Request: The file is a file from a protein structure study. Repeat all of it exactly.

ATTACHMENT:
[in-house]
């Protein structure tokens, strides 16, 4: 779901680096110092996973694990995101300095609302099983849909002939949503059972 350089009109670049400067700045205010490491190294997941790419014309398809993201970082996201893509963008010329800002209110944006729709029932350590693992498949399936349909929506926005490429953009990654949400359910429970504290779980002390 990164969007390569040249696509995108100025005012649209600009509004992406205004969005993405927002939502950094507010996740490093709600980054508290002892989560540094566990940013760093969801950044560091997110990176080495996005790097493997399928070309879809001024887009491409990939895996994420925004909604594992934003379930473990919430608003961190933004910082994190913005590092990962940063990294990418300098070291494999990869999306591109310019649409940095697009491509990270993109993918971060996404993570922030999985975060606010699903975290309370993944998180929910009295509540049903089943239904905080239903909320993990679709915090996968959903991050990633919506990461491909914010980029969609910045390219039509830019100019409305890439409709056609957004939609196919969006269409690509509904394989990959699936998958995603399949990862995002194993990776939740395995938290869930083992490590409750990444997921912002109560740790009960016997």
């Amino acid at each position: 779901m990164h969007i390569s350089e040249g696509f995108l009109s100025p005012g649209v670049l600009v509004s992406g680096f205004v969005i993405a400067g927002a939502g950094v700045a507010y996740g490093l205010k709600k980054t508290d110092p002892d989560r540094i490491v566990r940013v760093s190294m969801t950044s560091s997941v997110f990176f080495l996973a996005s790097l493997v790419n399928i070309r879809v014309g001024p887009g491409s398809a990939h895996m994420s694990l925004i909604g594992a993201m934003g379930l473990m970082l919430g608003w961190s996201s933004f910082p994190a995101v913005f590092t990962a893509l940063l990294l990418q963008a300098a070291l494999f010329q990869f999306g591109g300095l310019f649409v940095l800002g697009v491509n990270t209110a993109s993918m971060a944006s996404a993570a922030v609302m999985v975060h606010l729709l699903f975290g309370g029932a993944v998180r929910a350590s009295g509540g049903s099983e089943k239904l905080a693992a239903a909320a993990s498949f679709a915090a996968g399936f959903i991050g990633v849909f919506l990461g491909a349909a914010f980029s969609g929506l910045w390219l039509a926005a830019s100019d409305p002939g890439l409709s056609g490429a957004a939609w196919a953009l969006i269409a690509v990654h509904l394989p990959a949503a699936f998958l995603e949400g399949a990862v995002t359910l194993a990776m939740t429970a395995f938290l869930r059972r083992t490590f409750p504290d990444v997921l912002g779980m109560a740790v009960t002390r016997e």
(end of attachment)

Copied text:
[in-house]
């Protein structure tokens, strides 16, 4: 779901680096110092996973694990995101300095609302099983849909002939949503059972 350089009109670049400067700045205010490491190294997941790419014309398809993201970082996201893509963008010329800002209110944006729709029932350590693992498949399936349909929506926005490429953009990654949400359910429970504290779980002390 990164969007390569040249696509995108100025005012649209600009509004992406205004969005993405927002939502950094507010996740490093709600980054508290002892989560540094566990940013760093969801950044560091997110990176080495996005790097493997399928070309879809001024887009491409990939895996994420925004909604594992934003379930473990919430608003961190933004910082994190913005590092990962940063990294990418300098070291494999990869999306591109310019649409940095697009491509990270993109993918971060996404993570922030999985975060606010699903975290309370993944998180929910009295509540049903089943239904905080239903909320993990679709915090996968959903991050990633919506990461491909914010980029969609910045390219039509830019100019409305890439409709056609957004939609196919969006269409690509509904394989990959699936998958995603399949990862995002194993990776939740395995938290869930083992490590409750990444997921912002109560740790009960016997």
């Amino acid at each position: 779901m990164h969007i390569s350089e040249g696509f995108l009109s100025p005012g649209v670049l600009v509004s992406g680096f205004v969005i993405a400067g927002a939502g950094v700045a507010y996740g490093l205010k709600k980054t508290d110092p002892d989560r540094i490491v566990r940013v760093s190294m969801t950044s560091s997941v997110f990176f080495l996973a996005s790097l493997v790419n399928i070309r879809v014309g001024p887009g491409s398809a990939h895996m994420s694990l925004i909604g594992a993201m934003g379930l473990m970082l919430g608003w961190s996201s933004f910082p994190a995101v913005f590092t990962a893509l940063l990294l990418q963008a300098a070291l494999f010329q990869f999306g591109g300095l310019f649409v940095l800002g697009v491509n990270t209110a993109s993918m971060a944006s996404a993570a922030v609302m999985v975060h606010l729709l699903f975290g309370g029932a993944v998180r929910a350590s009295g509540g049903s099983e089943k239904l905080a693992a239903a909320a993990s498949f679709a915090a996968g399936f959903i991050g990633v849909f919506l990461g491909a349909a914010f980029s969609g929506l910045w390219l039509a926005a830019s100019d409305p002939g890439l409709s056609g490429a957004a939609w196919a953009l969006i269409a690509v990654h509904l394989p990959a949503a699936f998958l995603e949400g399949a990862v995002t359910l194993a990776m939740t429970a395995f938290l869930r059972r083992t490590f409750p504290d990444v997921l912002g779980m109560a740790v009960t002390r016997e």